Friday, 4 April 2014

Day of the Dead

As our current callout aims to produce a collection of haunting histories written in the style of the nineteenth century ghost story authors, it seems appropriate to include a blog which focuses on the dead.

Whichever your viewpoint, October 31st appears to be a common day chosen for ancestor reverence from around the world, be it as Halloween, Samhain, Day of the dead or otherwise.

The 'Day of the dead' is one of the best known forms of ancestry reverence in the Western world and is a national holiday in Mexico. Similarly themed observances which may be celebrated on alternative dates occur around the world. Despite its name, day of the dead often involves up to three days of celebration and is derived from Aztec and indigenous observances. According to Frances Ann Day, the day of the dead celebrations commence on October 31 (All Hallows Eve) with the construction of altars to the deceased, often containing favourite foods and beverages alongside photographs or possessions, all designed to invite the spirits of the dead to return for a visit. This is followed by November 1st (All Saints Day) which is celebrated as the day when adult spirits return to visit the living, and finally November 2nd (All Souls Day) which is celebrated by families visiting the graves and tombs of their relatives. Alternatively, November 1st is chosen to honour deceased children and infants whilst November 2nd is taken for veneration of deceased adults. Veneration of the dead can take many forms, including sharing of anecdotes about the departed through to spending the night by the graves of their relatives. Some even write short poems, known as calaveras (skulls), about the dead. Common symbols of the holiday include decorative skulls, sweet breads and marigolds, a flower traditionally used to honour the dead.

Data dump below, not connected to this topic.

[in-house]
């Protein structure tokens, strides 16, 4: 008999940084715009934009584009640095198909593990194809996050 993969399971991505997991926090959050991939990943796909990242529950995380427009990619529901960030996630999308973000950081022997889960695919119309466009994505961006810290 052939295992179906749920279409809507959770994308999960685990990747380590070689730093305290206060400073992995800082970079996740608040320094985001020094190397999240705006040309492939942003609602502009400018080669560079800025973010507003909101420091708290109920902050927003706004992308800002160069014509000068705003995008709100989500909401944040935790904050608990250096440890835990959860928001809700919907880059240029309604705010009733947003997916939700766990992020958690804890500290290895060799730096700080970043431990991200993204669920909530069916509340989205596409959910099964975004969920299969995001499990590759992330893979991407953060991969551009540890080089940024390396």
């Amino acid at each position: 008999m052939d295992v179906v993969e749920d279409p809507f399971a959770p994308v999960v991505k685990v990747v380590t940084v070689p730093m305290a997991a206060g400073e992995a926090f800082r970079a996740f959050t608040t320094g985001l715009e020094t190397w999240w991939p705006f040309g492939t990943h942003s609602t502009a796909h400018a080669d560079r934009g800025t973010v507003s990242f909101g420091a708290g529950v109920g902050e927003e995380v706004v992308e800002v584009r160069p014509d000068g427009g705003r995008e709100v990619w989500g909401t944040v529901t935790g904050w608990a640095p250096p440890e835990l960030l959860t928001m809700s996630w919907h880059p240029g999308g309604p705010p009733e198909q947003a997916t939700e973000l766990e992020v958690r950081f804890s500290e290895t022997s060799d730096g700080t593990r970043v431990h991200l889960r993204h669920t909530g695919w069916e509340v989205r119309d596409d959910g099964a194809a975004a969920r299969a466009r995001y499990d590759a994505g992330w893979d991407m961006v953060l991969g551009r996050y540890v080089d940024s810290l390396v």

Similarly, Samhain, is a Gaelic festival celebrated from sunset on October 31st until sunset November 1st. As Samhain was viewed as a liminal time when spirits could more easily enter the world of the living, the souls of the dead were thought to revisit their homes. To entice the dead to join in celebrations, places would be set for them alongside the living at the tables of feasts. A similar example of 'dining with the dead' is illustrated by  catacombs in Malta which contain carved dining benches located around subterranean tombs which have been proposed as locations where the living could dine with the dead.

An alternative form of ancestor reverence is demonstrated in Hallstatt Austria. Famous for salt mines, Hallstatt is also famous for its beinhaus (bone house) which dates to the twelfth century. The beinhaus contains over 1200 skulls, many of which have been elaborately painted for decoration. Due to space limitations in the village for internment of the deceased, graves were opened 10-15 years following burial and the skulls were removed, cleaned and reverentially placed in the beinhaus to venerate the dead.

Similarly, ancestry reverence and belief in ghosts is common in Chinese culture and beliefs. Even Confucius is reported to have said, 'Respect ghosts and gods, but keep away from them'(1). According to the Chinese calender, the seventh lunar month is the ghost month, during which the gate of hell remains open allowing suffering spirits to return to visit their families on earth. The highlight of the ghost month is the Chung-Yuan Festival, also known as the hungry ghost festival, which occurs mid-month. During this festival, food is prepared as a treat for spirits and homeless ghosts and water lanterns are lit to welcome spirits to our world to join in the feast. In 2014, the ghost month will commence July 27th and finish on the 24th of August. Elders list behaviors which are discouraged during this month as they are thought to ill-advised. Note, the hungry ghost festival is separate from the Qingming and Chung Yeung festivals (occurring in Spring and Fall respectively), during which living descendants pay homage to their deceased relatives.

Whatever your beliefs, ancestor reverence and suitable respect for the dead may serve you well and appease the spirits. 

1.  "Chinese Ghost Culture". Ministry of Culture, P.R.China. Retrieved 23 Mar 2014.

Further reading:
The Chinese ghost month


This blog post was written in the spirit of the April 2014 A-Z Challenge whereby a post is written every day during the month of April (with the exception of Sunday). The theme of each post is meant to correspond with a letter of the alphabet in sequential order. Tomorrow's post will be on E. For details and to visit the A-Z Challenge website, click here.

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